Monticello was home to the third president of the United States, Thomas Jefferson. Jefferson, also a brilliant architect, completed the building of his home in 1770 and spent the next forty years expanding, revising and rebuilding Monticello. He was also an avid horticulturist and the same gardens he created, nourished and cultivated can still be enjoyed to this day. Visitors will gain a unique perspective on the character and life of Thomas Jefferson.
A visit to Washington D.C. is not complete without standing in front of the massive Lincoln Memorial. Built in 1868, the Lincoln Memorial was the first public memorial dedicated to ensuring the legacy of the sixteenth President would be passed on to future generations. With its thirty six iconic columns built out of white stone, this memorial is one of the most recognized buildings in the nation.
Called the Gateway to America, Ellis Island was the first piece of land millions of immigrants feet touched upon arriving in their new home. The most amazing part of Ellis Island is the vast number of fascinating stories of a number of immigrants from around the world and the hopes and dreams they had in coming to this foreign land.
Independence Hall, birthplace of not only the Declaration of Independence but the Constitution as well, is one site every visitor should take the time to explore. The tour will guide you room by room as you can see and hear how the foundation of this country was debated and created.
The Plimoth Plantation is a vast living history park, which includes a recreation of a seventeenth century farming village and the Wampanoag Homesite where you can see how Wampanoag Natives lived and unlike other living history sites, in the Wampanoag Homesite there are no role players, all members of the staff are Native people. You can also explore an exact replica of the Mayflower or visit the craft center to experience the historic technologies and crafts from the seventeenth century. Don't forget to visit the museum's rare breeds animals or the Plimoth grist mill before you leave for a truly unique understanding of life in 1600's America.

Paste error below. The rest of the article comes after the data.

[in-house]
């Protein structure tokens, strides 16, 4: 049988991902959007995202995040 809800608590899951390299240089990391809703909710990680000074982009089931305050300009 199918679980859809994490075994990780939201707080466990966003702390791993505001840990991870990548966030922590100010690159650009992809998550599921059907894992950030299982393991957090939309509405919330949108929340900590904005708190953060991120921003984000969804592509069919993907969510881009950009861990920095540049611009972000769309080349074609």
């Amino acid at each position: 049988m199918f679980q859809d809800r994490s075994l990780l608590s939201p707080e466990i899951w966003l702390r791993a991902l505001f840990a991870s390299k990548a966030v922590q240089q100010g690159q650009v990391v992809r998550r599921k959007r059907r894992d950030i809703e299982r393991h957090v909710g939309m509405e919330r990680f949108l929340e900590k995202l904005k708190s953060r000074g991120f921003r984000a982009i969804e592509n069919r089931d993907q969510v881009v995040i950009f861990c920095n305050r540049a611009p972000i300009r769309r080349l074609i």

Nearly everyone was affected by the 9/11 attack upon America, and seeing the tribute to the victims, their families and the survivors is a humbling and beautiful experience. While it is not easy to see the victim's names inscribed on bronze panels edging the pool of the memorial, it is a way to honor and remember the victims of 9/11 and the 1993 WTC bombing.
Located in Pearl Harbor and commemorating December 7th, 1941 the USS Arizona Memorial memorializes the final resting place of over 1,100 soldiers killed in the surprise Japanese attack on America. The Memorial straddles the sunken hull of the USS Arizona and is accessible only by boat.
At the Lewis and Clark National Historical park, you can visit the Fort Clatsop replica and virtually travel the same journey taken more than 200 years ago by members of the Corps of Discovery at the Lewis and Clark Interpretative Center.
Experience the bravery and hard-fought battle fought at Fort Sumter marking the beginning of the Civil War. While the battle lasted for a grueling 34 hours, the first-hand history and perspective you gain from your visit will last a lifetime.
The Henry Ford museum holds one of the largest displays of everyday genius ever to be exhibited. Whether you visit one of the permanent exhibits or one of the must see visiting exhibits, you will not be disappointed by all that the Henry Ford has to offer.